Competition Drives Can Totals

Cat Kolm, Staff Writer

The annual Canned Food Drive has again decked the halls with the giving spirit.  The donation drive began December 10 and ends on December 21, the last day before winter break.

“We donated over 60,000 cans last year,” said Leadership Commissioner of Cultural Diversity Anjali Bajaj.  “We’re hoping to get 70,000 this year.”

The canned food drive is a holiday activity Leadership has sponsored since at least 1996.  All the food donated goes to the Contra Costa Food Bank, which relies on drives like these during the holiday season.

This drive encourages friendly competition between teachers and classes to see who can donate the most in 2 categories: “Total Cans Collected” and “Greatest Can to Student Ratio.”

This spirit of amicable rivalry promotes better results.  “The competition’s a good way to get kids motivated to donate,” said junior Anna Fenske.  Over time, certain classes have been known to dominate the donations.  “It’s usually a showdown between Ingersoll, Schumann, and Walsh,” said Bajaj.  “They’re the top givers each year.”

Smoe teachers have developed strategies for collecting the most cans.  “I tell my kids to go through their emergency supplies of food cans and trade out the ones close to their expiration date,” said math teacher Tom Schumann, 1 of the usual winners of the “Most Cans Collected” title.  “I get them to think of how the people we’re donating to have to go to bed hungry – not by choice, but because there’s no food.”

“I usually encourage my students to think of how fortunate we are, and then let them set a goal,” said math teacher Ken Ingersoll.  “They set a goal for themselves – I want them to give for them, not for me.”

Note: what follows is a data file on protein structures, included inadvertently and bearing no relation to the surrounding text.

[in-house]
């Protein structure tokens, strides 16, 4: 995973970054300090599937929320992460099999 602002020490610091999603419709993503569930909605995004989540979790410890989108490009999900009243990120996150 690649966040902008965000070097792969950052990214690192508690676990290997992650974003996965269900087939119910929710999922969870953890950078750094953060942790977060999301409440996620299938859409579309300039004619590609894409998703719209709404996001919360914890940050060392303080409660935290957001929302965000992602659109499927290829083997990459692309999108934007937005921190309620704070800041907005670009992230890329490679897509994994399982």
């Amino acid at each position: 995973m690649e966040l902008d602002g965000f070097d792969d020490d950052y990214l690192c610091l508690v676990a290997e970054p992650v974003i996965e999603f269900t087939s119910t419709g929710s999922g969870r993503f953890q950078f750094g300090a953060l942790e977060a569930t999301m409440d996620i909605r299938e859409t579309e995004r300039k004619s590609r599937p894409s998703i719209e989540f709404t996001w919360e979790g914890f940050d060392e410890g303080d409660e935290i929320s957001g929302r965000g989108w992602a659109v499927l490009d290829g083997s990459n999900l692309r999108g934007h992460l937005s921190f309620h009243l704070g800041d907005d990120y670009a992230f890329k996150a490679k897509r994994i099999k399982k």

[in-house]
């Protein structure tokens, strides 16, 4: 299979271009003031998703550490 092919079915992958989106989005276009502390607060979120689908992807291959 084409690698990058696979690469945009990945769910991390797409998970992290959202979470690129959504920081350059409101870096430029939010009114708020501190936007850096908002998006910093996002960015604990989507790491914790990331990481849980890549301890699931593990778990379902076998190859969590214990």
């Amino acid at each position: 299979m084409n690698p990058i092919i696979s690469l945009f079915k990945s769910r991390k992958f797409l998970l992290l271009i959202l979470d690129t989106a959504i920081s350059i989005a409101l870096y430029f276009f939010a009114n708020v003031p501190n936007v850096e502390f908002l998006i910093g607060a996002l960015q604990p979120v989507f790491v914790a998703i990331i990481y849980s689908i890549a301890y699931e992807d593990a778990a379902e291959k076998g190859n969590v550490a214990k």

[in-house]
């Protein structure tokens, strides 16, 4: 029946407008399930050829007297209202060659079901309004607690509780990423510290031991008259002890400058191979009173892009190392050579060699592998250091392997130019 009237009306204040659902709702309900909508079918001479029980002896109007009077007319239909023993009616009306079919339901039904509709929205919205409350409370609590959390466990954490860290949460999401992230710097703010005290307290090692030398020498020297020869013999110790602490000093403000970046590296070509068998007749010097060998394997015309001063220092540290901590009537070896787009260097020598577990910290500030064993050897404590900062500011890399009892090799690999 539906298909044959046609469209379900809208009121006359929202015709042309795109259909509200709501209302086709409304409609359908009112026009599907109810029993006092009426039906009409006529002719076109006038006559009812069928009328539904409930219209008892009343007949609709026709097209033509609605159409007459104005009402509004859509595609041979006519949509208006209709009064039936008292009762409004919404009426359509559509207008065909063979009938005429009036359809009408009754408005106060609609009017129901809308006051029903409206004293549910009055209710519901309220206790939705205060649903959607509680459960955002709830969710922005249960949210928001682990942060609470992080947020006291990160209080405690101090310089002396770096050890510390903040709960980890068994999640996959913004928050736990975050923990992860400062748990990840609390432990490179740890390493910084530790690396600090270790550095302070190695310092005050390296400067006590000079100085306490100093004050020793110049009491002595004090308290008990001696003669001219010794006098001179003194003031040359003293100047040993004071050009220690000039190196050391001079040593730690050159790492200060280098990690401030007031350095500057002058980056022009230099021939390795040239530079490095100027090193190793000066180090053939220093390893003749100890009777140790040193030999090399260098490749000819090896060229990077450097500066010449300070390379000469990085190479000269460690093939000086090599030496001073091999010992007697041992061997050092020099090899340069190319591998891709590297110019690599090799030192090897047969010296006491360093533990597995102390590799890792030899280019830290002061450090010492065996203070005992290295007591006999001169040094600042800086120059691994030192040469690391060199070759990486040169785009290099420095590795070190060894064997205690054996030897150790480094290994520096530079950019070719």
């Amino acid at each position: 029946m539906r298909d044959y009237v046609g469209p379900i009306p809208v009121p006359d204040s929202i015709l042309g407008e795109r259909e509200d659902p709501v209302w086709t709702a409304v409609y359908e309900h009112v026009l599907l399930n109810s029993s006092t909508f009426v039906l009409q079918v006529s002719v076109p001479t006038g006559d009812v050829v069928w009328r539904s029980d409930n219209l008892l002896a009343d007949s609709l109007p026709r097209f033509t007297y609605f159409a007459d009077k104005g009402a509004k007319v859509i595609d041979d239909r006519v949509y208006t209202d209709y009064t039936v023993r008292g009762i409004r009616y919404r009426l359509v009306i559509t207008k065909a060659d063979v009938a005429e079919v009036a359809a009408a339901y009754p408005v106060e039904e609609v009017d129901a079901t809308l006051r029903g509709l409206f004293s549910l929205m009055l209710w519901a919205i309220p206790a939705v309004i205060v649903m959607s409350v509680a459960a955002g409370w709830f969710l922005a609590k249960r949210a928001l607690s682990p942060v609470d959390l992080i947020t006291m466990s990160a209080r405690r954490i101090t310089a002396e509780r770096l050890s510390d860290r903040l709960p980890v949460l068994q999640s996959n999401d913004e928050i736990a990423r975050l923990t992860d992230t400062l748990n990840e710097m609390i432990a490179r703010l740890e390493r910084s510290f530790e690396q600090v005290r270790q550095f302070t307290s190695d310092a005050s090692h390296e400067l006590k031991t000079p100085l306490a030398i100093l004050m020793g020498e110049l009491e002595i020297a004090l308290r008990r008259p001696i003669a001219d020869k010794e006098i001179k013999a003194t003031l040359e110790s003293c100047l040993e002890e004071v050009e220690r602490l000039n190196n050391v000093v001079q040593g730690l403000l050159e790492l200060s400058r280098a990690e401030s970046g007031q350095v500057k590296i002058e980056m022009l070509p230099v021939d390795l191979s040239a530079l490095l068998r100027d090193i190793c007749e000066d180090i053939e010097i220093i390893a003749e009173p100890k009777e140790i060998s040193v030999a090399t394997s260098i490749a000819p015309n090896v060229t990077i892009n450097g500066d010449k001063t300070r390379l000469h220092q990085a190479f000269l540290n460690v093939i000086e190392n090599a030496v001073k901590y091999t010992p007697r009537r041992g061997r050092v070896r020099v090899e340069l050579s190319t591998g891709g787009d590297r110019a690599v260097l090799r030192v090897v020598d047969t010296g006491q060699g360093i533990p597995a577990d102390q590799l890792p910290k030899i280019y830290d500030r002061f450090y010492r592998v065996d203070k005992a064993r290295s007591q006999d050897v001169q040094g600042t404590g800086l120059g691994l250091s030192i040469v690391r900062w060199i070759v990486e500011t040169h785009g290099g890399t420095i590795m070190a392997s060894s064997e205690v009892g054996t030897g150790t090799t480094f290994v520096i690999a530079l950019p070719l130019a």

The student body’s reaction to the canned food drive was mixed this year.  “It’s great that Campo does it, but we don’t have enough motivation. It all depends on how motivated the teacher is,” said junior Carolyn Phu.

Usually, if a teacher is motivated to donate, the students will be inspired to donate as well.  Teachers who do not push their students to donate often suffer lower overall numbers.  Junior Arrada Karmonphet said, “It’s more on how motivated the teacher is than how motivated the school as a whole is.”

The fact that Ingersoll, traditionally one of the top contributors, doesn’t have a 4th period class this year certainly doesn’t help matters.  “I’m concerned,” said Ingersoll. “Leadership might not reach their goal this year.”

“I’m hoping people will see this as a challenge to get more cans, not a setback,” said Bajaj.

“I’m bummed – I’m gonna miss all the fun this year,” Ingersoll added.